May 20, 2020
April 30, 2020
April 22, 2020
With spring upon us, work in the field continues to pick up. Our crews are out in force working our maintenance projects for this year to ensure uninterrupted power service to your home or business. To keep you and them safe, our crews continue to practice the recommended social distancing guidelines while completing these tasks.
April 15, 2020
The first round of Economic Impact Payments were deposited today and a “large majority” of Americans can expect their payment within the next two weeks the Treasury Department said. Track the status of your payment with the link below. Shop local and stay safe out there! #AloneTogether #LakesProud
April 6, 2020
April 6, 2020
Local Power Disconnection Scam
Amid this pandemic several of our members have reported receiving phone calls from scammers posing as Crow Wing Power. The callers insist they are delinquent on their bill and threatened immediate service disconnection if bank/card information was not provided directly over the phone. Crow Wing Power members who have delinquent accounts receive multiple notifications from us prior to service disconnection – never just a single notification by phone.
If you receive a call that you believe is a scam, hang up and call Crow Wing Power directly at 1-800-648-9401 or 829-2827.
If you are having difficulties with your account during this time, please call us, we want to assist you all we can.
Economic Impact Payment Scams
On March 27, President Trump signed a sweeping bill into law that grants American taxpayers much-needed financial relief during the coronavirus pandemic. Americans will get direct assistance in the form of a check or deposit from the U.S. Treasury.
These checks are still weeks away from clearing, but that hasn’t stopped scammers across the board from trying to trick you into forking over your private data and your economic impact payment. Here’s why you should think twice before opening any emails or texts about your incoming payment.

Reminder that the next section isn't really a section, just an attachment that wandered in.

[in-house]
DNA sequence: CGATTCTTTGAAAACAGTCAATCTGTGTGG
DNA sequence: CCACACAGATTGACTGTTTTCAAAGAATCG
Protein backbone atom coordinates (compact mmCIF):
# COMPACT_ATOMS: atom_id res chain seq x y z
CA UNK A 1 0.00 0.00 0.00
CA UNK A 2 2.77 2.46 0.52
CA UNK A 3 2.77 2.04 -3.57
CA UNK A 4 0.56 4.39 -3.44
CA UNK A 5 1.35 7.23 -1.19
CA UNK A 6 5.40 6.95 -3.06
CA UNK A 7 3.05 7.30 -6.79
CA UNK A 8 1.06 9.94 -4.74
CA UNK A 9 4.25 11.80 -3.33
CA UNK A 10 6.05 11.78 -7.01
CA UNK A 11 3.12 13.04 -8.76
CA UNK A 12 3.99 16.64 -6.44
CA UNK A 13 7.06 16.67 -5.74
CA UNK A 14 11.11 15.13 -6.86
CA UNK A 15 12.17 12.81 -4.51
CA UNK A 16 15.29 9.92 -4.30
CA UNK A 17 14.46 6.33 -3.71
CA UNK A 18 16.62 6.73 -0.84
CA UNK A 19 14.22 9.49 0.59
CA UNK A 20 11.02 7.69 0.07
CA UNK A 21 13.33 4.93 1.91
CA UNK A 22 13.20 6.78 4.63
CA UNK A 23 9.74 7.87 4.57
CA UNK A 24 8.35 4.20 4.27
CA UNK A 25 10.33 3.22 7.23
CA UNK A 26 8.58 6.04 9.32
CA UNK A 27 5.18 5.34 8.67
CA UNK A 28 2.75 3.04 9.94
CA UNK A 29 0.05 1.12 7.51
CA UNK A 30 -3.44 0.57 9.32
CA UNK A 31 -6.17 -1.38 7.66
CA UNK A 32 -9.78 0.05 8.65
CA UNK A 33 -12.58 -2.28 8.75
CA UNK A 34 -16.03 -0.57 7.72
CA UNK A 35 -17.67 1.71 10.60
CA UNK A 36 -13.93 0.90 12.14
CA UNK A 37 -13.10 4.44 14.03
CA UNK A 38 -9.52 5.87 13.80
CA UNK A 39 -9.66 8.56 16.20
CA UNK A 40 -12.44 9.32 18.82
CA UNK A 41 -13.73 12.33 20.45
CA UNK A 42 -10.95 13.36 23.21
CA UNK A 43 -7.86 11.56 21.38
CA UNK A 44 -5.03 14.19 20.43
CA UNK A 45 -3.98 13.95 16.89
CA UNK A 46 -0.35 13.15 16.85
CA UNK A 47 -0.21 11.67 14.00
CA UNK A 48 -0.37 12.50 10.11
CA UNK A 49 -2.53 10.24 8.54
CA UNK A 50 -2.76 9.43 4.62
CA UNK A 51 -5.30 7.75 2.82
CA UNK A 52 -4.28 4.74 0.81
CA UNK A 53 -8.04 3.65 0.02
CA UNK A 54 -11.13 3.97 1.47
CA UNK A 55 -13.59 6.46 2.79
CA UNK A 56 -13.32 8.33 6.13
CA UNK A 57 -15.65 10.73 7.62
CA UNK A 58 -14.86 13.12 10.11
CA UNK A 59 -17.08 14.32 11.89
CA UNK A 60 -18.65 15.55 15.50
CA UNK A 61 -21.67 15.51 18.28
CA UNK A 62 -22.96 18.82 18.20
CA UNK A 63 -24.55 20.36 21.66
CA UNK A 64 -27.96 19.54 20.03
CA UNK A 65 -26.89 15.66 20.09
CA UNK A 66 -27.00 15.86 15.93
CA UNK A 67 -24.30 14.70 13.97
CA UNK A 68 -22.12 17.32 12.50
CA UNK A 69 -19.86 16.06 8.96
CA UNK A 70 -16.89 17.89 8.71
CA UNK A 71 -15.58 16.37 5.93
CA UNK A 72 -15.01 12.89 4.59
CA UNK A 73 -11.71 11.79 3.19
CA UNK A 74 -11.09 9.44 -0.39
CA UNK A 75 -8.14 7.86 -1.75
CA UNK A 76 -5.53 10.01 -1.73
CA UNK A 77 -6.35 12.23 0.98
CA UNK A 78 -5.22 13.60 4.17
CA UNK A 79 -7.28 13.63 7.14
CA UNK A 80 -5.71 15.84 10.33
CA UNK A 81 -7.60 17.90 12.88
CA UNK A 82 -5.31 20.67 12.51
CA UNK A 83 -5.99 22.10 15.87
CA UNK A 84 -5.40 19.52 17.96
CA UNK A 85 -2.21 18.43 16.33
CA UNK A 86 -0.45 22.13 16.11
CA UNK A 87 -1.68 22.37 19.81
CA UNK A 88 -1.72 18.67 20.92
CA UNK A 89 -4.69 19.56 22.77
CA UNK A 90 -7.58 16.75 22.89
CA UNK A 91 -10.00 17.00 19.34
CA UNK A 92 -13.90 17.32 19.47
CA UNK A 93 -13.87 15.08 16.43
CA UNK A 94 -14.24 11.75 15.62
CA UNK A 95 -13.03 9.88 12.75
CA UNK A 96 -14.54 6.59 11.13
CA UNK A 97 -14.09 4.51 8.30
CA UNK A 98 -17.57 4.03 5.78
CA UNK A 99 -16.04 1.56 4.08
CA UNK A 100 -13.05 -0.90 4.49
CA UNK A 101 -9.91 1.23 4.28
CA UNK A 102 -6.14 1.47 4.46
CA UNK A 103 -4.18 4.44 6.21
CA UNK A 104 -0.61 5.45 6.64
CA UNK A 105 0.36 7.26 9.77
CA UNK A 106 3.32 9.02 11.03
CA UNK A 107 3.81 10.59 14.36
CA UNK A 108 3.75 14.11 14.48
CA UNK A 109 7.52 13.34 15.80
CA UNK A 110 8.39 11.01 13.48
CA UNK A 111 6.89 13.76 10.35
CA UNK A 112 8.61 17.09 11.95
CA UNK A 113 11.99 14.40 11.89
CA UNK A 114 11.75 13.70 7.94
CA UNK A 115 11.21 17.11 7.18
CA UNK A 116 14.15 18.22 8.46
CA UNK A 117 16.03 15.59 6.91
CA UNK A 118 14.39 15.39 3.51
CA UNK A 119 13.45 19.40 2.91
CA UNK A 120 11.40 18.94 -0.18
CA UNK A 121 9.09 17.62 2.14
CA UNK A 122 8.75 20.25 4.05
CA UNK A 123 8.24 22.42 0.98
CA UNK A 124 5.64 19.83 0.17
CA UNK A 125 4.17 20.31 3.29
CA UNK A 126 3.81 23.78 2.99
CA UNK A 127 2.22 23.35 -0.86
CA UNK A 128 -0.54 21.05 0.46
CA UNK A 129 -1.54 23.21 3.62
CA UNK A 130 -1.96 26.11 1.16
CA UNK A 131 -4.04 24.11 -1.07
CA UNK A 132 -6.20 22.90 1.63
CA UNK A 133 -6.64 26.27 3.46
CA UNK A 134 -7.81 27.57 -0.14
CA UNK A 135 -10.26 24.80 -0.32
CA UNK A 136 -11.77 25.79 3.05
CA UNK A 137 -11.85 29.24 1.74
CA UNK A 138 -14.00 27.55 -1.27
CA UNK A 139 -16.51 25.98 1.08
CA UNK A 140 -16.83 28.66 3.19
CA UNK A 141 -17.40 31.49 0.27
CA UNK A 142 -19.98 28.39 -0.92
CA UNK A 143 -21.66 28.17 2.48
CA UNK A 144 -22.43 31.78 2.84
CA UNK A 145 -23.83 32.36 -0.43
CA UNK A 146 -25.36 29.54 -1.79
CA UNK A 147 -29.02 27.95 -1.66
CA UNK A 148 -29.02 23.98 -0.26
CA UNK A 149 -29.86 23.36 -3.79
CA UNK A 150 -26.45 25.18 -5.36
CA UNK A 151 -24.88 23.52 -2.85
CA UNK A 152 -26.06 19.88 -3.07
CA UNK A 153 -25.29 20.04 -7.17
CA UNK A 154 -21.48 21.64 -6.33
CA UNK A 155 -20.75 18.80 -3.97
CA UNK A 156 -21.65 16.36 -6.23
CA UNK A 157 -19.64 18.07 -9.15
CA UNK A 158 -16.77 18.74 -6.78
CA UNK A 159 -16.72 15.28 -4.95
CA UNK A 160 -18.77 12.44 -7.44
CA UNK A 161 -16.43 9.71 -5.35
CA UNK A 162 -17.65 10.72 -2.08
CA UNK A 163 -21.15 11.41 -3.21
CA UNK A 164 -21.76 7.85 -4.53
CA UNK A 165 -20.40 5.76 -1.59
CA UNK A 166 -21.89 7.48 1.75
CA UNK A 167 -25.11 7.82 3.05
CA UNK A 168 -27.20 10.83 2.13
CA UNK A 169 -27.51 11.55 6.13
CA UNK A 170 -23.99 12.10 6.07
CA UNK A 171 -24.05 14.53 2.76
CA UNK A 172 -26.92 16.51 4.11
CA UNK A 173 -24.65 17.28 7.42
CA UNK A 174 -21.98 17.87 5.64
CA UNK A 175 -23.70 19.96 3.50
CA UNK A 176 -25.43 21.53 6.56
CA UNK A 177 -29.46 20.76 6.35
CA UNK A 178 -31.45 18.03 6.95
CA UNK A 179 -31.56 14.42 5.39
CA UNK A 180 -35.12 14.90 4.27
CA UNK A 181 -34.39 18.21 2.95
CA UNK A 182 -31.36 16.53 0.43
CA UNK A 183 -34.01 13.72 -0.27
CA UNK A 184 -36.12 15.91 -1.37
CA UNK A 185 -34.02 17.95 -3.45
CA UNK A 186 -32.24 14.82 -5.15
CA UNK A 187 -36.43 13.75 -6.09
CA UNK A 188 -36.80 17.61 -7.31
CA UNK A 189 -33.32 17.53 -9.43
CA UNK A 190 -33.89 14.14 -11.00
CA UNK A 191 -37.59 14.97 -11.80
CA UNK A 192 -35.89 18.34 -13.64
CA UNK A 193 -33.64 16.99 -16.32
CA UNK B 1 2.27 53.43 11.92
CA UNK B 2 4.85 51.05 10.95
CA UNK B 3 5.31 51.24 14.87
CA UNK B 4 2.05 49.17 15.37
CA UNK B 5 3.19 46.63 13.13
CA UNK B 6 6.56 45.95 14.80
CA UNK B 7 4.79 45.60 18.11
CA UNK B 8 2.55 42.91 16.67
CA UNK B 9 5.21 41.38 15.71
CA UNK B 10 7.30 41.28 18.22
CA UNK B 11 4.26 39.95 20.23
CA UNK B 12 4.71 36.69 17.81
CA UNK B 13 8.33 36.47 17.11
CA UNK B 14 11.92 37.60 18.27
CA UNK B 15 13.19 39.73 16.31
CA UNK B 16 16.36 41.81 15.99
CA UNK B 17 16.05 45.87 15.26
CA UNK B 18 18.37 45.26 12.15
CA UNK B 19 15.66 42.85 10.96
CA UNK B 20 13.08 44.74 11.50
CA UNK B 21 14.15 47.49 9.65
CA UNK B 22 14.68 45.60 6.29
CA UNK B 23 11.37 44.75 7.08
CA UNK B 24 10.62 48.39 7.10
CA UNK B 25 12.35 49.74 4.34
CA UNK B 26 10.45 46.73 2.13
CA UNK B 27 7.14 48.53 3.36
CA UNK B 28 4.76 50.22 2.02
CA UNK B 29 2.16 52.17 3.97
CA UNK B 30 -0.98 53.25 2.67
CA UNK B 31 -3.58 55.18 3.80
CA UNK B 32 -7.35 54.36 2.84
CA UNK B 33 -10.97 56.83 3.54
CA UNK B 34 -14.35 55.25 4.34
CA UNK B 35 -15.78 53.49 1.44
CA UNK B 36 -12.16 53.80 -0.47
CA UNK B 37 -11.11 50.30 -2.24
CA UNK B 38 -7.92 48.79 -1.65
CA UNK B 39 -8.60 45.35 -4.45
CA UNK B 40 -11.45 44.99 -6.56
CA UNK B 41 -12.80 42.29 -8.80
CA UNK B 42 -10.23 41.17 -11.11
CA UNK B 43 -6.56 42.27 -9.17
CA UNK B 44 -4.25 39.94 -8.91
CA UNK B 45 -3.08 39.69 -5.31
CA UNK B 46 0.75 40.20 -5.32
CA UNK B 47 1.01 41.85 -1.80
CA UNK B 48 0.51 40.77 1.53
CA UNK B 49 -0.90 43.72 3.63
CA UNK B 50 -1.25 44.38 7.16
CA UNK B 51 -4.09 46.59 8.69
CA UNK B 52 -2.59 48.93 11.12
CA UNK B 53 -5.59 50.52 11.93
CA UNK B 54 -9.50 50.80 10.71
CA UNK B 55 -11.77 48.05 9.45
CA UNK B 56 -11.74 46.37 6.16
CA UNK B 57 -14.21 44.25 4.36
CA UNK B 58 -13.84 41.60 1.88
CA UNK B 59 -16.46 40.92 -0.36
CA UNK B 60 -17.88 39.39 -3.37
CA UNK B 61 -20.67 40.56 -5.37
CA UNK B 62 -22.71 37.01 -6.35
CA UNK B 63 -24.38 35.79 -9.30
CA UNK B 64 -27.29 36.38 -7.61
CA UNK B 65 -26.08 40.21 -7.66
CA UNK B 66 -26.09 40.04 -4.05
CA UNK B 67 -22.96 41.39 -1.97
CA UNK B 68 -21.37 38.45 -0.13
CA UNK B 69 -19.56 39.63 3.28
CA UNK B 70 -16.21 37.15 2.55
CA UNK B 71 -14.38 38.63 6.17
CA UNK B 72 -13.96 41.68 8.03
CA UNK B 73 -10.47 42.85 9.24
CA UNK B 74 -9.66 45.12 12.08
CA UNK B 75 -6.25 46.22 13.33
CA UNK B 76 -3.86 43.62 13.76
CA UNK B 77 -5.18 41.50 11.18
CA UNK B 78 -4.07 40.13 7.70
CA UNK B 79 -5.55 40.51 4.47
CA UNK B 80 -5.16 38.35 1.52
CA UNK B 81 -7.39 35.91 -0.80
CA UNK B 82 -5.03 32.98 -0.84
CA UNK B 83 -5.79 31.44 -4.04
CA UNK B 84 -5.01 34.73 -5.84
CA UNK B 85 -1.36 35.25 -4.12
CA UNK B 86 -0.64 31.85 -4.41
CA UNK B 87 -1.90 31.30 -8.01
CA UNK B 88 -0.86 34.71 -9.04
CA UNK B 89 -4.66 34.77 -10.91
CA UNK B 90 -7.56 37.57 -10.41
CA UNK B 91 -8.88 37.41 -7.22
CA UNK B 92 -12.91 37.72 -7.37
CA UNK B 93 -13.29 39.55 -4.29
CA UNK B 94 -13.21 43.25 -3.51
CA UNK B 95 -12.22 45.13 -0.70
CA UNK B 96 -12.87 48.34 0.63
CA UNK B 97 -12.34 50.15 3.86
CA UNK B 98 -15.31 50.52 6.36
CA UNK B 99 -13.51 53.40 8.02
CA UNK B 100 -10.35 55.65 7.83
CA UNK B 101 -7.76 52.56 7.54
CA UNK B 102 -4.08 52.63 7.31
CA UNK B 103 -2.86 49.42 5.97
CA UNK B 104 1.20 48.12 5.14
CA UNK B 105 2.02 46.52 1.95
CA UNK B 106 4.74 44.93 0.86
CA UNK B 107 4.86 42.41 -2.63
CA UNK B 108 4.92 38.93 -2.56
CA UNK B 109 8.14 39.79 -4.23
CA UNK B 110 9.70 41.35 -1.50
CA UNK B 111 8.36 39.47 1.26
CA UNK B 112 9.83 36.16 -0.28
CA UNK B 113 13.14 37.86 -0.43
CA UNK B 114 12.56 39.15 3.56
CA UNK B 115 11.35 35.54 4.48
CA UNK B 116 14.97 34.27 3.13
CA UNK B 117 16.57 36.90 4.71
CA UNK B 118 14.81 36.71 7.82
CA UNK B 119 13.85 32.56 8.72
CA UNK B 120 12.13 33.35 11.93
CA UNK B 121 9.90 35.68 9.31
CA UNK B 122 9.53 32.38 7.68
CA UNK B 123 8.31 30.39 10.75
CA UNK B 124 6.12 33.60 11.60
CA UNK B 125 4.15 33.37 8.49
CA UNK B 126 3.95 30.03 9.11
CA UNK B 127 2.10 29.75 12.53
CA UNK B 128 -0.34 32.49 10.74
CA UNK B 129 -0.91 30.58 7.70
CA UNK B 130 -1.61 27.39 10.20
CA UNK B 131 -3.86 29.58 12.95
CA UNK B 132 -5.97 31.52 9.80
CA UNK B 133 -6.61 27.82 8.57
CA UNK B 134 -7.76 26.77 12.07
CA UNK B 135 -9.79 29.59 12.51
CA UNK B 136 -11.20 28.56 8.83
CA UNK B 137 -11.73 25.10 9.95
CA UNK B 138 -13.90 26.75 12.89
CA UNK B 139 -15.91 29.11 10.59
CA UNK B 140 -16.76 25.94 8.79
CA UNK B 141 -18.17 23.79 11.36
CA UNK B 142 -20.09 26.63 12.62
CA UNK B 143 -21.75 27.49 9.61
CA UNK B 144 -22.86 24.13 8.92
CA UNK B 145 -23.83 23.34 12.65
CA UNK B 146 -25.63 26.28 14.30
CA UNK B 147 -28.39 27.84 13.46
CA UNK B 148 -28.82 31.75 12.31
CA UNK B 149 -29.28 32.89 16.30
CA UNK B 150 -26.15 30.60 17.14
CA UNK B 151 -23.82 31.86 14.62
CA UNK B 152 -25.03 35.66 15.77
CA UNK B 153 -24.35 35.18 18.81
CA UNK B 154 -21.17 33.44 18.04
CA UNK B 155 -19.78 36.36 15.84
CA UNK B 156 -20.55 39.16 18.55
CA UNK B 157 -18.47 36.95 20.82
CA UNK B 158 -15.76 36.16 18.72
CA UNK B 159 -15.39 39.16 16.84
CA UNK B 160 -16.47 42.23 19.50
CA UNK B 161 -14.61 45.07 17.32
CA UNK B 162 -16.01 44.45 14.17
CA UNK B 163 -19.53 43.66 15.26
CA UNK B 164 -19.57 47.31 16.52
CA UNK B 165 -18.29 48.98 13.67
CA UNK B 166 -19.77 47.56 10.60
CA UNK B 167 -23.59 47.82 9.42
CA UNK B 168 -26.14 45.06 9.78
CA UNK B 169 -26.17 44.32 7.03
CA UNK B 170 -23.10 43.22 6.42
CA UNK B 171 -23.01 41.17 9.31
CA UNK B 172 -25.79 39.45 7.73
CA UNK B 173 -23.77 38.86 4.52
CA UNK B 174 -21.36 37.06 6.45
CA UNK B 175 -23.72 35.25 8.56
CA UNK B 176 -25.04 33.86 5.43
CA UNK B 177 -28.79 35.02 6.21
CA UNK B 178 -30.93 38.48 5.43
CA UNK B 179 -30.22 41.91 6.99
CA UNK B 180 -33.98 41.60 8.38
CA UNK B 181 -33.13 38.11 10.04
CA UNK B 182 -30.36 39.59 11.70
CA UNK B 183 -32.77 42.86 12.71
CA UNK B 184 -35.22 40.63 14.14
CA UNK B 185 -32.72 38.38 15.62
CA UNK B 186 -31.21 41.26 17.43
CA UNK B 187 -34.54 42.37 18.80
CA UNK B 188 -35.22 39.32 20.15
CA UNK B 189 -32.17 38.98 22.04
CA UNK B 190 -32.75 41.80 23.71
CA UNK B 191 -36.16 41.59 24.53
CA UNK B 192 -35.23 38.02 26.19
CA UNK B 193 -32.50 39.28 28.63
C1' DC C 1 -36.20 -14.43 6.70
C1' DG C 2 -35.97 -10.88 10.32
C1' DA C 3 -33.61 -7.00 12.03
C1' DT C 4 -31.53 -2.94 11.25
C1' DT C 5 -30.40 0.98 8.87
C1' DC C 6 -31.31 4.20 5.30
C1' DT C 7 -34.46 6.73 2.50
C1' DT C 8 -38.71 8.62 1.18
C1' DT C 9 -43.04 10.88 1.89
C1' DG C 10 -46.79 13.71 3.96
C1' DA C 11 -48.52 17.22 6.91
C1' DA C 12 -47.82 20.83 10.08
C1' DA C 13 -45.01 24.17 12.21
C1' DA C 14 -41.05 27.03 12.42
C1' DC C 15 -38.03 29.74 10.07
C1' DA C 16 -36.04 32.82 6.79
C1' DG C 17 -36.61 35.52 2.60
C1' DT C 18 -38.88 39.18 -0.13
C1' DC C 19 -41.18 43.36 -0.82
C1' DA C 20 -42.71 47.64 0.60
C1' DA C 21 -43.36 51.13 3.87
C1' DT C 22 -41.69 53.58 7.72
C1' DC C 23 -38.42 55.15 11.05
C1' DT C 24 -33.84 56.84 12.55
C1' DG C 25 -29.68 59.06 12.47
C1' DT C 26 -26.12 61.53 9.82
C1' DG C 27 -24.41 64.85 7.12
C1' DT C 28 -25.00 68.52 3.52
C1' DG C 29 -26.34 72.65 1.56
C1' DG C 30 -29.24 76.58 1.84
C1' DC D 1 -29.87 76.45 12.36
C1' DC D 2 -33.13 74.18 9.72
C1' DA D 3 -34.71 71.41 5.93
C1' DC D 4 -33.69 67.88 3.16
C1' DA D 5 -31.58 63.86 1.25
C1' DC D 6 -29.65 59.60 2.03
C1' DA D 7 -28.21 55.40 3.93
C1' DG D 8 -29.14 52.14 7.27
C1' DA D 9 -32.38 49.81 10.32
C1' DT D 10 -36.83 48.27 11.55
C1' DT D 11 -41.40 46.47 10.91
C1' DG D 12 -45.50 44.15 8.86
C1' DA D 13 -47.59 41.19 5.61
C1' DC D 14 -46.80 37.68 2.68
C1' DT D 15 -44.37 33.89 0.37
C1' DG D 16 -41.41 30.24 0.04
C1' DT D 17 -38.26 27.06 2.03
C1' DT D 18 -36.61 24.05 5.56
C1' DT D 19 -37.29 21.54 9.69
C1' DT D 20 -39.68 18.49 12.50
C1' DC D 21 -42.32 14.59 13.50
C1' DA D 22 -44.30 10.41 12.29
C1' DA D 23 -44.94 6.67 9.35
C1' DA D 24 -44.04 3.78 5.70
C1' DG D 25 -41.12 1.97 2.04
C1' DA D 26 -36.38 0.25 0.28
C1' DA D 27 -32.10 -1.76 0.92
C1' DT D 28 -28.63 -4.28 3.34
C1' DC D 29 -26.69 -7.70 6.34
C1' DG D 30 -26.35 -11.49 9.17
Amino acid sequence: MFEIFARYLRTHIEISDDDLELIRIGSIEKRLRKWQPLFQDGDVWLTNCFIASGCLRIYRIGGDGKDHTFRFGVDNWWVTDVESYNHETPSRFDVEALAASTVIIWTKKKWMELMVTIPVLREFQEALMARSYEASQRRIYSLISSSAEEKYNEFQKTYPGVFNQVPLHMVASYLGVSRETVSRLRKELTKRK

The scammers use realistic government formatting in their messages to gain trust from their victims. The criminals then ask for bank information, Paypal accounts or Social Security numbers so they can “deposit the check.” And notice the words “Stimulus Check” or “Stimulus Payment.” The official term is Economic Impact Payment.
But all this is nothing more than a scheme. If you respond or interact with one of these messages or websites, instead of receiving $1,200 from the U.S. government, you’ll have $1,200 stolen by a scammer.
The fake texts and message scams are primarily sent via email, text messages and Social Media alerts. It’s important to remember the U.S. government will never contact you through these channels. The government tends to prefer snail mail or emergency alerts
In the case of fake checks, keep in mind that the government hasn’t sent anything out as of yet. If you get a check that looks like your COVID-19 economic impact payment before at least mid-April, there’s no doubt it’s a phony.
Plus, under the current legislation, you might not even have to sign up to receive a stimulus check. The government is expected to use direct deposit information already on file with the IRS, and will mail checks to the addresses listed in 2018 or 2019 tax returns. Those taxpayers who have previously filed but not provided direct deposit information to the IRS will be able to provide their banking information online to a newly designed secure portal on IRS.gov in mid-April.
Regardless, you won’t be asked by the government to provide personal information like your Paypal account, much less your Social Security number, over an insecure form of communication like emails, social media or text messages.